An open-eyed look at the history of drug prohibition makes it pretty clear that the bans on recreational drugs were born of a combination of puritanism and racism, then nurtured by opportunistic politicians, selfish crusaders, and rent-seekers of various stripes. Half a century of failure led to the declaration of a War, that, another half century later, is by any rational assessment a societal and economic disaster of global and colossal proportions.

And yet, prohibitionists continue to resist admitting or remediating any of this, and instead demand ever-tighter restrictions on the drugs most easily demonized.

The justifications run all over the map, but eventually distill down to one premise regarding addiction: that someone who develops a dependence on a particular substance no longer has true “free will” when it comes to the continued use of that substance. This is put forth to counterweigh the individual-rights argument that a user of recreational drugs does harm to no one but himself (and even the latter is not a given) and therefore there’s no moral justification for depriving him of his liberty. Banning the substance is supposed to protect members of society from succumbing to the mental slavery of addiction.

Why then, do we arrest people for possession?

If an addiction to Drug X makes someone not of sound mind, then criminally prosecuting him for seeking Drug X out is illogical.

But, if someone who chooses to buy Drug X has made a choice that is prosecutable, society is deeming him of sound mind, and that washes out the foundation of the no-free-will argument.

Addiction is a terrible hurdle to try and overcome, and not just with banned recreational drugs. We witness alcohol addicts, food addicts, gambling addicts, and nicotine addicts all around us. We restrict access to these (excepting food, of course) to adults, on the premise that adults are more capable of making rational decisions than minors, but we don’t incarcerate those who get addicted to any of them, because we accept that even under addictive pressures, people remain capable of exercising free will.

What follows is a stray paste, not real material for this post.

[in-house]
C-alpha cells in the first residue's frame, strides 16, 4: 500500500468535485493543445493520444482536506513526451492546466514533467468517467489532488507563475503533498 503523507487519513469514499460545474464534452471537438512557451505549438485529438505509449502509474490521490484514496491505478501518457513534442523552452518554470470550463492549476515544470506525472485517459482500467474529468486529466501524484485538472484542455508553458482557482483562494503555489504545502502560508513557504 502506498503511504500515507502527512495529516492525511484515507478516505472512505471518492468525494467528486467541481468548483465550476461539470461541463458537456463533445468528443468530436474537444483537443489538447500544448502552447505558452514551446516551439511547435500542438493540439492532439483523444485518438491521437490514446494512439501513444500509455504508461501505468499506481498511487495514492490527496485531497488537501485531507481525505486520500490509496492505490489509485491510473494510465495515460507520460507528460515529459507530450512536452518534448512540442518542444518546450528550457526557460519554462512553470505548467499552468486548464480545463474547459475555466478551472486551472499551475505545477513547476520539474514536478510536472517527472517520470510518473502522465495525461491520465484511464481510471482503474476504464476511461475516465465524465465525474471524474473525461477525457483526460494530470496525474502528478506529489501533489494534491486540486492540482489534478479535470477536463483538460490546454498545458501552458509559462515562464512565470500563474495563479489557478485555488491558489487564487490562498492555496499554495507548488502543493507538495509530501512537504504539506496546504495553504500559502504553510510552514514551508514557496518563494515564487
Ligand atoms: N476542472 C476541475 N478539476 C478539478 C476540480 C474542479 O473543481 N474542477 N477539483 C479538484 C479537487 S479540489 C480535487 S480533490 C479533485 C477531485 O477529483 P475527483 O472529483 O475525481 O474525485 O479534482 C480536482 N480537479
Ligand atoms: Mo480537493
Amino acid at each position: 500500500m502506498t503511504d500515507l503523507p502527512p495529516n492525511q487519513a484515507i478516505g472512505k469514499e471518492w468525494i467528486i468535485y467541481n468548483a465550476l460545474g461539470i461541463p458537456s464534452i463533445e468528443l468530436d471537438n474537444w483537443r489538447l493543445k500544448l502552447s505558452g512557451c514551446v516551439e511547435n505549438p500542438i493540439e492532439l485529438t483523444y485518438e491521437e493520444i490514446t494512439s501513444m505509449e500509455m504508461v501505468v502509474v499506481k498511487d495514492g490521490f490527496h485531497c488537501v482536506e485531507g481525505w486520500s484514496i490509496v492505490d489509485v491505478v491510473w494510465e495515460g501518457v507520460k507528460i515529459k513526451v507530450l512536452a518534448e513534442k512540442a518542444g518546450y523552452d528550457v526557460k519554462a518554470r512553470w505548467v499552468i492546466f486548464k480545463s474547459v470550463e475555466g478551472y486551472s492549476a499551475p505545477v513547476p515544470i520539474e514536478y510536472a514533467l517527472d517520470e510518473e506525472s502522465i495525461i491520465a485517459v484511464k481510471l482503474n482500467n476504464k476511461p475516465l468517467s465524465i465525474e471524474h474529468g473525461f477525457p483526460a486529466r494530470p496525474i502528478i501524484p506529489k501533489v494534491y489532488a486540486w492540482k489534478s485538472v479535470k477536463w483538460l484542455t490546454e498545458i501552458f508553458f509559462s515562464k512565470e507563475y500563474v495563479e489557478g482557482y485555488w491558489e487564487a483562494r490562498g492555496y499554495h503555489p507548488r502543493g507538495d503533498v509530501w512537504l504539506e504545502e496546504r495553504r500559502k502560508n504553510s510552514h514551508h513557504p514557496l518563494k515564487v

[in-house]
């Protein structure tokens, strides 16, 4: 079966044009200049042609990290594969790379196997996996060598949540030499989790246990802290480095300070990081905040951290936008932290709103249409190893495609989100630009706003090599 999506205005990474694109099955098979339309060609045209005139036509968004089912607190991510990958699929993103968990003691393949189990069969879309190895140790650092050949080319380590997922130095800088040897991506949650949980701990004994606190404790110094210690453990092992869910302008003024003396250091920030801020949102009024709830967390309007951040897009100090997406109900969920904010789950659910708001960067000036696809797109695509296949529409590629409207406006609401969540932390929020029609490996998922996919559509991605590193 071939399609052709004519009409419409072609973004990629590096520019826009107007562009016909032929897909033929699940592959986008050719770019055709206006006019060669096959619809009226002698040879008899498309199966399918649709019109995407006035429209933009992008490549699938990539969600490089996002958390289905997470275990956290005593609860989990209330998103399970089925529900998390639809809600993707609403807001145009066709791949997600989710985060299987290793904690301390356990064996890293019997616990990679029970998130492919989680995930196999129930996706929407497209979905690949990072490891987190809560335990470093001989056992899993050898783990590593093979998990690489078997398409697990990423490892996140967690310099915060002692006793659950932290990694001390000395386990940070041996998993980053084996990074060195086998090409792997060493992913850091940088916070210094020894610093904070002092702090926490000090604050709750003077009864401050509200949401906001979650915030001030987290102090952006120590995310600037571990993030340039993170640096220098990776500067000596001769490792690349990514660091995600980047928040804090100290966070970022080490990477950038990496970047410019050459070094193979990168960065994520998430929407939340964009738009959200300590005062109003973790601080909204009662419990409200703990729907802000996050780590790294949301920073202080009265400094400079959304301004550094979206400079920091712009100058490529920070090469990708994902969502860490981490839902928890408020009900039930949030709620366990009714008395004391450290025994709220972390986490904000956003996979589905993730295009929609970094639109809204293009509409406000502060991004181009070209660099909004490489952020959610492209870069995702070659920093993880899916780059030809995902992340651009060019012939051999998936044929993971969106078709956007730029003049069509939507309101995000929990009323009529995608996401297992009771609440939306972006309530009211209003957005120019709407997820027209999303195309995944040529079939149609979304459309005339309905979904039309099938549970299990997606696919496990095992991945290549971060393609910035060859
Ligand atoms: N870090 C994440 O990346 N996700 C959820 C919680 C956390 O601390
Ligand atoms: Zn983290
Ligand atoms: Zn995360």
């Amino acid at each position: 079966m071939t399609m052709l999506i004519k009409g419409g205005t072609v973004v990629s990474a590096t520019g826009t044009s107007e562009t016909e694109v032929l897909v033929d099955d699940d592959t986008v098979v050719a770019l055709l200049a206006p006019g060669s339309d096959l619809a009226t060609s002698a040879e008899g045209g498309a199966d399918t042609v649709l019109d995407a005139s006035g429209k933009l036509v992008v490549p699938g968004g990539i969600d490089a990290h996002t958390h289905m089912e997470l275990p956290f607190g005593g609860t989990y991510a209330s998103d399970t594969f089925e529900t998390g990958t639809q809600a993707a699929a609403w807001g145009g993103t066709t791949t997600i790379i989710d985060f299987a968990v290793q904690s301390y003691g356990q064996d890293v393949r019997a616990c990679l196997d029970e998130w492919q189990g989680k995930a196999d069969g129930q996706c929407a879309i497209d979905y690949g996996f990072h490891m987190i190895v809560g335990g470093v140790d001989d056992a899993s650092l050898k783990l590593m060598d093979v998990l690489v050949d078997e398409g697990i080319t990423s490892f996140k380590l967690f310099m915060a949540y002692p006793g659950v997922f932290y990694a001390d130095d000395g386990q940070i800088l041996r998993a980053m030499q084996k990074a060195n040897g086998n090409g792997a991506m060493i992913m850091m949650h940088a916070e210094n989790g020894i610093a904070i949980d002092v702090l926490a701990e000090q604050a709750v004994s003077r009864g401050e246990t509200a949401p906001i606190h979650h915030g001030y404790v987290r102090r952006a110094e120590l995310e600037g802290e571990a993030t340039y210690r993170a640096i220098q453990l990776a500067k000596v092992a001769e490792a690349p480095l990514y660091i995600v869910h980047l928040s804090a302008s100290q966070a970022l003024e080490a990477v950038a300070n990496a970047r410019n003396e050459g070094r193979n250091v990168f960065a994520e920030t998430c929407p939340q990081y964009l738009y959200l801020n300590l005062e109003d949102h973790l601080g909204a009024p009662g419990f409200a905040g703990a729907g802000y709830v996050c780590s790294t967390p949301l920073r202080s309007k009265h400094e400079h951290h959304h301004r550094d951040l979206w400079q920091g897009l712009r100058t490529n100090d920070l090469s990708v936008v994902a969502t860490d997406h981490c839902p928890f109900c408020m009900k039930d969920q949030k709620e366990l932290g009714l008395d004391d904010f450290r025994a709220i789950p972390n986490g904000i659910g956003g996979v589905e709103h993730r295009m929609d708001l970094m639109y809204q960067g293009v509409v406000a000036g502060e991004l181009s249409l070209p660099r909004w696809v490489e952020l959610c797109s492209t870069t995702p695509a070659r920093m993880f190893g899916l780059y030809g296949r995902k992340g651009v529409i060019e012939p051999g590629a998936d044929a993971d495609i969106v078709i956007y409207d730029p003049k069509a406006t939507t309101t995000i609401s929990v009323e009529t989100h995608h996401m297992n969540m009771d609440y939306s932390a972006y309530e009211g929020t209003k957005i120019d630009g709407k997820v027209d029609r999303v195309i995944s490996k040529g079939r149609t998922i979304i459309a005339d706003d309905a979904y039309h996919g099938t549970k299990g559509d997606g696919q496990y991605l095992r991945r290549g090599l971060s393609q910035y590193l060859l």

Thus, drug prohibitionists face a Catch-22 of their own making. If they insist on criminalization and incarceration over treatment, they affirm the consensual nature of the drugs they demand remain prohibited, and thus affirm that their notion that addiction overwrites free will is unfounded. If they insist that some drugs are so addictive they make people slaves, then they can’t rightly lock those slaves up for something beyond their control.

Either way, locking people up for drug use not only doesn’t work, it’s an indefensible response to the problem.

An addendum:

The big picture statistical realities of addiction are rarely contemplated in this debate. The large majority of users either not addicted or are fully functional members of society. Across my decades as an employer, I had countless users work for me – people who I knew partook of illicit drugs of every sort, but nevertheless managed to show up for work and do their jobs competently. Certainly, this isn’t always the case, and I’ve had employees who lost their jobs because of abuse/addiction (alcohol was a far bigger problem than opiates, for what it’s worth). In addition, addicts can and do become not-addicts all the time, and not just through active interdiction programs. Many just “age out” of that lifestyle.

The average cocaine addiction lasts four years, the average marijuana addiction lasts six years, and the average alcohol addiction is resolved within 15 years. Heroin addictions tend to last as long as alcoholism, but prescription opioid problems, on average, last five years.

Unfortunately, our habit of incarcerating users can not only stand in the way of that recovery, it saddles them with life-long criminal records that present life-long obstacles to improving their lot in life. That people routinely leave drug use, drug abuse, and drug addiction behind is further evidence that it’s not the mental slavery that drug warriors feel they must save us all from risking, and further undermines the premise that we need to punish people for using substances they don’t approve of.

Peter Venetoklis

About Peter Venetoklis

I am twice-retired, a former rocket engineer and a former small business owner. At the very least, it makes for interesting party conversation. I'm also a life-long libertarian, I engage in an expanse of entertainments, and I squabble for sport.

Nowadays, I spend a good bit of my time arguing politics and editing this website.


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